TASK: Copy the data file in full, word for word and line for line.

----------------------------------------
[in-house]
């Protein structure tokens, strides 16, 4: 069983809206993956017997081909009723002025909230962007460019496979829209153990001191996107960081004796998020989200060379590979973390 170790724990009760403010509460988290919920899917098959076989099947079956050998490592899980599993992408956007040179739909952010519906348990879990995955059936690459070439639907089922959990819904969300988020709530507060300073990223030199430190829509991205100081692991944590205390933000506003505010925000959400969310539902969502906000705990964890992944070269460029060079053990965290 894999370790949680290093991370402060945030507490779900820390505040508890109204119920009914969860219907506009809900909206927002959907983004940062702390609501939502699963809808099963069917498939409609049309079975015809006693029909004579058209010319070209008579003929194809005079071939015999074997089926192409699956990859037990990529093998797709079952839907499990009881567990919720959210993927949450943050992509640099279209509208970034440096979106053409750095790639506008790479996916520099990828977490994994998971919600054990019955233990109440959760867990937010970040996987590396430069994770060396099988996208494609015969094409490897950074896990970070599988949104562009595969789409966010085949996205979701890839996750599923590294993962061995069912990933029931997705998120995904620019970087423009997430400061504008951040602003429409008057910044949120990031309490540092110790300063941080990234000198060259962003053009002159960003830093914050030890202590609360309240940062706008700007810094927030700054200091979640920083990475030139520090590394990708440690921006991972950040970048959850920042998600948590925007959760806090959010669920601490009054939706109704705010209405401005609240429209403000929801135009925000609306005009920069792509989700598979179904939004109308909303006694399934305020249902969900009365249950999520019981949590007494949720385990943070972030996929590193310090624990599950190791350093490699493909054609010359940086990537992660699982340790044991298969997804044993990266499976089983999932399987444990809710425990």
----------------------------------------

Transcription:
[in-house]
């Protein structure tokens, strides 16, 4: 069983809206993956017997081909009723002025909230962007460019496979829209153990001191996107960081004796998020989200060379590979973390 170790724990009760403010509460988290919920899917098959076989099947079956050998490592899980599993992408956007040179739909952010519906348990879990995955059936690459070439639907089922959990819904969300988020709530507060300073990223030199430190829509991205100081692991944590205390933000506003505010925000959400969310539902969502906000705990964890992944070269460029060079053990965290 894999370790949680290093991370402060945030507490779900820390505040508890109204119920009914969860219907506009809900909206927002959907983004940062702390609501939502699963809808099963069917498939409609049309079975015809006693029909004579058209010319070209008579003929194809005079071939015999074997089926192409699956990859037990990529093998797709079952839907499990009881567990919720959210993927949450943050992509640099279209509208970034440096979106053409750095790639506008790479996916520099990828977490994994998971919600054990019955233990109440959760867990937010970040996987590396430069994770060396099988996208494609015969094409490897950074896990970070599988949104562009595969789409966010085949996205979701890839996750599923590294993962061995069912990933029931997705998120995904620019970087423009997430400061504008951040602003429409008057910044949120990031309490540092110790300063941080990234000198060259962003053009002159960003830093914050030890202590609360309240940062706008700007810094927030700054200091979640920083990475030139520090590394990708440690921006991972950040970048959850920042998600948590925007959760806090959010669920601490009054939706109704705010209405401005609240429209403000929801135009925000609306005009920069792509989700598979179904939004109308909303006694399934305020249902969900009365249950999520019981949590007494949720385990943070972030996929590193310090624990599950190791350093490699493909054609010359940086990537992660699982340790044991298969997804044993990266499976089983999932399987444990809710425990």